Film season is getting ready to pick up again soon and Arab movies seem to be leading the race. Set to be held this March 27 2022, 9 features from the region will be competing against each other in order to snatch one out of the five spots reserved for the upcoming session of one of the world’s most famous cinematic awards, the Oscars.
As we have a little over two months left before the five candidates for the selection of the Best International Film are announced (to be released this February), it is time to brush up on the Arab World’s ambassadors for this year’s iteration of the ceremony that are trying to make the cut.
Chosen to represent Palestine, it is the first time that a feature from the occupied Golan heights represents the war-torn state. Having premiered at the Venice Film Festival, Amir Fakhreddine’s The Stranger focuses on Adnan, played by Ashraf Barhoum, through his existential crisis as he struggles to meet the high expectations of his family and especially father. His journey takes a turn once he meets a wounded Syrian behind the separation wall between the occupied Golan and Syria, and decides to rescue him.
Saleh Bakri and Nadine Labaki star in Mounia Akl’s impassioned debut, an eerie family drama set amid a raging climate crisis in near-future Lebanon. The couple aim to leave the now polluted Beruit, in order to begin a utopian life in the mountains of Costa Brava.
Tunisian Abdelhamid Bouchnak is the director of Golden Butterfly, a feature that revolves around a policeman with a dodgy past who meets a young diseased boy and decides to take him on a trip before his condition worsens.
The Tambour of Retribution
Hailing from Saudi Arabia, Abdulaziz Al-Shallahi’s Tambour of Retribution recounts the tale of a coming of age “Dyle”, son of Sayyaf, who refuses to take over father’s profession: an executioner. A love story develops between himself and Shama, the daughter of a popular artist as they mingle in between Saudi’s social codes and constraints.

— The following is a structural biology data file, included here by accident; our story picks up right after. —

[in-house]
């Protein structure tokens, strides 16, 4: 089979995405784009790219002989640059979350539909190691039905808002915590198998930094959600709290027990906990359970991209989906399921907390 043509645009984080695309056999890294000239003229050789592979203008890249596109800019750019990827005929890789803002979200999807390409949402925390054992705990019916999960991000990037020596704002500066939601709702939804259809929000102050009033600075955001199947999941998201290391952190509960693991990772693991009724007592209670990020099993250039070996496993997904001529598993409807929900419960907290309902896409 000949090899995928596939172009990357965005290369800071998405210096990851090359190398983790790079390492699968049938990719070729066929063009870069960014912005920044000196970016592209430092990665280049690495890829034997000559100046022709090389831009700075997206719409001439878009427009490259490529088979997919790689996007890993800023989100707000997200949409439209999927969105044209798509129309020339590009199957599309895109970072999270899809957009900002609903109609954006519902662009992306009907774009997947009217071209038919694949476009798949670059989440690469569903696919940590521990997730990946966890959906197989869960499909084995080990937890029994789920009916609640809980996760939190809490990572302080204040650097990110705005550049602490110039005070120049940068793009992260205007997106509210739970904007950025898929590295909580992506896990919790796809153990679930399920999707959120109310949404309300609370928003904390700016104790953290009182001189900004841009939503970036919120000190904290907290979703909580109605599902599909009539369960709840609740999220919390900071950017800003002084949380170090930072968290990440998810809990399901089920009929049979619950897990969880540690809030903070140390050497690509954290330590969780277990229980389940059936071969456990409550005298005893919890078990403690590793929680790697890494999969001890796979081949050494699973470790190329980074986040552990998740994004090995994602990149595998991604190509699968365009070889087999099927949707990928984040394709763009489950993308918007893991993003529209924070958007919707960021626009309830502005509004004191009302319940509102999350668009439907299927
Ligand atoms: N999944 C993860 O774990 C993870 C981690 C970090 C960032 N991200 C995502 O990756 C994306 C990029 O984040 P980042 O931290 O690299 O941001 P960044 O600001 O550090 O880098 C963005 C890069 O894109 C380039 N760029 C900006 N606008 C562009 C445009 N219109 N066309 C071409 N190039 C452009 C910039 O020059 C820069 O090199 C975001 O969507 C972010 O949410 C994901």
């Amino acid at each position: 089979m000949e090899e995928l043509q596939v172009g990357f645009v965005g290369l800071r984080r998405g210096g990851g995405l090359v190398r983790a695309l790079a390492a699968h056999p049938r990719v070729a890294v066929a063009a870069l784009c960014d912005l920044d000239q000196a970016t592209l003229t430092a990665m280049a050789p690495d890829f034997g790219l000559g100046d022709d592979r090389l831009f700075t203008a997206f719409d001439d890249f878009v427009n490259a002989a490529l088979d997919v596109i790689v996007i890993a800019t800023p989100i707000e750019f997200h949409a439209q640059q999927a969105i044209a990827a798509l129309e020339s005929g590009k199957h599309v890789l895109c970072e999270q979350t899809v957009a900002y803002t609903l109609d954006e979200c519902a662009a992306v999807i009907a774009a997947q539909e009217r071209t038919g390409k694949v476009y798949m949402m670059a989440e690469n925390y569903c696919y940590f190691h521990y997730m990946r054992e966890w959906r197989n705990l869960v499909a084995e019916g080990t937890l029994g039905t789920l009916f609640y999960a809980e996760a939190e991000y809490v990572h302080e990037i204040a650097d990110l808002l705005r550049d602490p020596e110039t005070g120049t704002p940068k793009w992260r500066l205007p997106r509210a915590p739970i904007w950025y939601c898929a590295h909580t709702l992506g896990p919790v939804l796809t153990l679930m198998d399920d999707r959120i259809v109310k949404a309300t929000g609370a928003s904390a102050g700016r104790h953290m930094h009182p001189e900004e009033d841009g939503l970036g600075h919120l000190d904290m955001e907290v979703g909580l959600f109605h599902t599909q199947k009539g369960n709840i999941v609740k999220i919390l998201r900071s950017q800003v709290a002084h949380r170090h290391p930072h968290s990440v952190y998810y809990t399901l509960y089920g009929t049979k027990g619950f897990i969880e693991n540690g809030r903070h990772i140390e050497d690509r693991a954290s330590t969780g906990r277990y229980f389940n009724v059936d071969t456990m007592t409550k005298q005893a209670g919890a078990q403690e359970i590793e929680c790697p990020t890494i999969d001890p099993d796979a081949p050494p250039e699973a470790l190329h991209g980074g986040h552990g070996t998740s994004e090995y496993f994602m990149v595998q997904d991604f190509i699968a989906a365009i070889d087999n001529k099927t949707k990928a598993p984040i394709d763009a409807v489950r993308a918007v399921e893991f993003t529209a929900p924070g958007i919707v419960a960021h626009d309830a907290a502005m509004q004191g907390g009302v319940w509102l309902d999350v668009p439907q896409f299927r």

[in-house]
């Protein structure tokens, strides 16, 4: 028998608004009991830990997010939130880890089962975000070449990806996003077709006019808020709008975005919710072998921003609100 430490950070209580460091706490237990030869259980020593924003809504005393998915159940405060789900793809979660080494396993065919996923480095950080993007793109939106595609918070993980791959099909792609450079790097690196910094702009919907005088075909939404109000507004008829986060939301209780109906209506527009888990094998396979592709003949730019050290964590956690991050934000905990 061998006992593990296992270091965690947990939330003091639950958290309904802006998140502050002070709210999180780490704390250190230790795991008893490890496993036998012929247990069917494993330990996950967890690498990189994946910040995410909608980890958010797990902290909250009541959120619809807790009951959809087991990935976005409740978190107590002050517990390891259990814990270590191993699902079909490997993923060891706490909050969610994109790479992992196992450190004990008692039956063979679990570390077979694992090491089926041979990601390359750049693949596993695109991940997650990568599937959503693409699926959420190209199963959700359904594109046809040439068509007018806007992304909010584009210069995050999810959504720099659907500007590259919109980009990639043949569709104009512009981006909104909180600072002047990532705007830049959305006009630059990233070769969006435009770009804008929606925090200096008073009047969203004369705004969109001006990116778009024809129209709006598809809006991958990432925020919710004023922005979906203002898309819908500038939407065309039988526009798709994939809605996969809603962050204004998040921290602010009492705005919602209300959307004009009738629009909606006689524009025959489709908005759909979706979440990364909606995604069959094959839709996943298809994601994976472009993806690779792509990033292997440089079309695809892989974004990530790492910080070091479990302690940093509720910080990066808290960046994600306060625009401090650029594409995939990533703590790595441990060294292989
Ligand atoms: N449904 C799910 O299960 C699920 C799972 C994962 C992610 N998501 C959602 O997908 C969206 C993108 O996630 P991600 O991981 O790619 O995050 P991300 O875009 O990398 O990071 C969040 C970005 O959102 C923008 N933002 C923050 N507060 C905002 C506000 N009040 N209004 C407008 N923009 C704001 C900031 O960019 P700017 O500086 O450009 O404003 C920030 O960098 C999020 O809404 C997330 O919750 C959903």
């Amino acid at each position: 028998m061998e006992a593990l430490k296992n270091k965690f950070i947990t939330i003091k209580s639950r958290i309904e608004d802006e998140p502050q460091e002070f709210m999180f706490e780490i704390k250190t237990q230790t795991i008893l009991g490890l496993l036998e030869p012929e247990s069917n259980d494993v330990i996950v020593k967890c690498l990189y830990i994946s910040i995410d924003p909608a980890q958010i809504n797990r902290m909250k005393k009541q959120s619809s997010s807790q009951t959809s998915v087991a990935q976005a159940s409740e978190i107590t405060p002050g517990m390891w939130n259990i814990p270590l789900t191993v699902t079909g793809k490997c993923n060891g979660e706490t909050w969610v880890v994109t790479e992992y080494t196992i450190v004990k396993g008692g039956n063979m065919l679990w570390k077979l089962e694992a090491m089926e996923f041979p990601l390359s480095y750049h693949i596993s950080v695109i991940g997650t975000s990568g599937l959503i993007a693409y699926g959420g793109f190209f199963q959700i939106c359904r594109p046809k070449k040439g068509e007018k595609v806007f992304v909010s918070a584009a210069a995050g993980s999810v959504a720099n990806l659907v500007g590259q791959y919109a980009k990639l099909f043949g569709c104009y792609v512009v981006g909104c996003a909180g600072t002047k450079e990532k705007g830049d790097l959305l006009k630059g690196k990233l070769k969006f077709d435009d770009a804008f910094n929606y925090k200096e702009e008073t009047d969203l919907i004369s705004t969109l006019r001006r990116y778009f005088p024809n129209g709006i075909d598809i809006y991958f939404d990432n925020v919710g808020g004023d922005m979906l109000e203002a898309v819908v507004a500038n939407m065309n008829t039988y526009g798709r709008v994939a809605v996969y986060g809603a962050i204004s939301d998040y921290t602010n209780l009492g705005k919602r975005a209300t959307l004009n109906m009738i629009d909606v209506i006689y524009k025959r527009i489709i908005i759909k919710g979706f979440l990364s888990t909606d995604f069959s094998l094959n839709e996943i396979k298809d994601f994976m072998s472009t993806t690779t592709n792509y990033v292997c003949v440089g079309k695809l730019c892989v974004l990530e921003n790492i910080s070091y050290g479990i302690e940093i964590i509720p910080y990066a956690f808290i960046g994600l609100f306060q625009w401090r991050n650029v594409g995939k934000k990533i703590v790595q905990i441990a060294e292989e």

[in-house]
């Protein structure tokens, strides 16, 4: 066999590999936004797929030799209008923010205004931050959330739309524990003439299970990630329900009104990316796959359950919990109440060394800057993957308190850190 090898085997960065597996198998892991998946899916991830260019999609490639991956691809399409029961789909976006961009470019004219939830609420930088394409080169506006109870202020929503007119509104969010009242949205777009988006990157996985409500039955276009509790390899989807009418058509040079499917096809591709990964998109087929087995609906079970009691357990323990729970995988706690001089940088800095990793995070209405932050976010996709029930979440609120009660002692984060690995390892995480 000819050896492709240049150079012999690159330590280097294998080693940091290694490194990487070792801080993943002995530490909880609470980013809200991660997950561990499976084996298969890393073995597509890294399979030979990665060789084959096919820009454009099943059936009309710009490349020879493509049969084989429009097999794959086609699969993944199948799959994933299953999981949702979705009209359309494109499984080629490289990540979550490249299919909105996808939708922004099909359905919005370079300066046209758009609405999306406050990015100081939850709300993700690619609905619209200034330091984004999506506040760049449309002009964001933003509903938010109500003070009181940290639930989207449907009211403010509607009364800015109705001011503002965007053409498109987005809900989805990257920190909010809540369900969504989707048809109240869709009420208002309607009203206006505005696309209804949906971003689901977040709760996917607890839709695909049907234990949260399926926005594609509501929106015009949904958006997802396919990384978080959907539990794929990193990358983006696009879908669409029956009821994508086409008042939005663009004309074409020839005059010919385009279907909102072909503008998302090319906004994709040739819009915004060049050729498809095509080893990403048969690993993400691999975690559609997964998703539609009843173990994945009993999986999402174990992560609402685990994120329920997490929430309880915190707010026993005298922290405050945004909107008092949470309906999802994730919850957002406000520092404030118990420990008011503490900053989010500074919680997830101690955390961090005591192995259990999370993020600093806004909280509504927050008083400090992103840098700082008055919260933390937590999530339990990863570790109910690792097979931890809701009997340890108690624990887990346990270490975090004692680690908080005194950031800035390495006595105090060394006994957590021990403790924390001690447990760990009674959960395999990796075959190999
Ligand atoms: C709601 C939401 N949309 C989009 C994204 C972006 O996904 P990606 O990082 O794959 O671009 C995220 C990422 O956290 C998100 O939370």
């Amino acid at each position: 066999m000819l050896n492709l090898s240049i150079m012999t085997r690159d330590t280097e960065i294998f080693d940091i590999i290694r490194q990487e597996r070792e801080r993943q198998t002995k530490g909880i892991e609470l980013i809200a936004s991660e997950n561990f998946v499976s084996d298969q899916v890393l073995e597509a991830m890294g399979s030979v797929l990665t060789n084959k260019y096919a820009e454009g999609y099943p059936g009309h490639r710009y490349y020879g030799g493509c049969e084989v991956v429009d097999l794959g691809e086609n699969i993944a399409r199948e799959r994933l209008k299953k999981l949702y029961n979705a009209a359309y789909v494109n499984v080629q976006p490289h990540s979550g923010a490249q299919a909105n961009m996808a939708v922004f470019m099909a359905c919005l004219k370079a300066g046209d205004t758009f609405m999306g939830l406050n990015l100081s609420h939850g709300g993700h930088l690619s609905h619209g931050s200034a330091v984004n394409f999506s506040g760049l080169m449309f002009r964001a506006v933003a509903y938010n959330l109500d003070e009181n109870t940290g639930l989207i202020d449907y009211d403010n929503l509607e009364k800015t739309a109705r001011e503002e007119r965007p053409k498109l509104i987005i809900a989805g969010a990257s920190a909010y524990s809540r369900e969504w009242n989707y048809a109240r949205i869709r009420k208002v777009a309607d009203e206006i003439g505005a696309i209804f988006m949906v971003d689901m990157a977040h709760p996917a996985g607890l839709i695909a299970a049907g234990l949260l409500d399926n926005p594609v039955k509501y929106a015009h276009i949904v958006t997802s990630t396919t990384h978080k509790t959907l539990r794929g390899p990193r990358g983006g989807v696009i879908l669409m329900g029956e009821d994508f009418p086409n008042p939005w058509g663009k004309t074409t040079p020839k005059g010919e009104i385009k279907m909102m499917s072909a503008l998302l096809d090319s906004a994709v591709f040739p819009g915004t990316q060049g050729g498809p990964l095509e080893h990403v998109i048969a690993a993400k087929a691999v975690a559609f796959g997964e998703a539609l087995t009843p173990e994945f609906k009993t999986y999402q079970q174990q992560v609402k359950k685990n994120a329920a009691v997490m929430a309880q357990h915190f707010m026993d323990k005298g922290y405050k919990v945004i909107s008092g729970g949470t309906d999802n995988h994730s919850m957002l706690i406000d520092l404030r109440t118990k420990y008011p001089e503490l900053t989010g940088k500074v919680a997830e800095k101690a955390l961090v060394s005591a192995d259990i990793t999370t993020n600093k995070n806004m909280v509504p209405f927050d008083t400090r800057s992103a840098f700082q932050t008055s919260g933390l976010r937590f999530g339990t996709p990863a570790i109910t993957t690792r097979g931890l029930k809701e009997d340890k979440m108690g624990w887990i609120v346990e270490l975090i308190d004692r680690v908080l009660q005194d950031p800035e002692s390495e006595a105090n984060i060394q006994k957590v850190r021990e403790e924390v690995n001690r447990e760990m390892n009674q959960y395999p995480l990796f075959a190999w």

Souad is Egypt’s entry to the festival. The film recounts a story that many of us can surely relate to. Souad, a nineteen-year-old girl, leads a double life. In front of her family, she is a conservative and veiled girl, but lives another lifestyle online.
Europa marks the third feature by Iraqi-Italian filmmaker Rashid Haider after Tangled Up In Blue and It’s About To Train. Haider wrote the script with Sonia Giannetto and produces it under his Radical Plans banner, in association with Kuwait’s Beyond Dreams and Italy’s Fair Play. Europa is the harrowing tale of a young Iraqi man (played by UK-Libyan actor Adam Ali) who has escaped Iraq for Europe. At the line of Turkey and Bulgaria, neighbourhood mercenaries are mercilessly chasing down migrants. Alone in the woodland, Kamal has three days to get away.
Starring Palestinian duo, Ali Suleiman and Tara Aboud, the Royal Film Commission of Jordan chose Mohammed Diab’s Amira as their entry for Best International Film. The feature delves into an unfortunately common practice as it recounts the tale of Amira, a 17 year old Palestinian girl, who was conceived with the smuggled sperm of her imprisoned father, Nawar. Attempting to conceive another child, they discover that Nawar is in fact infertile and the whole world feels like it is crumbling in the eyes of the young teenager.
Anas, a retired rapper, decides to put his experience and time into a cultural centre in a popular quarter in Casablanca. He now helps younger generations express themselves in an untraditional way, through Rhythm and Poetry.
The feature focuses on one of the bleakest moments in Arab history as it recounts the tale of the Guelma massacre which took place at the dawn of the end of the Second World War. As Algerians start celebrating France’s liberation and triumph, they slowly expect their independence to be enacted but instead are met with harsh repression by French authorities.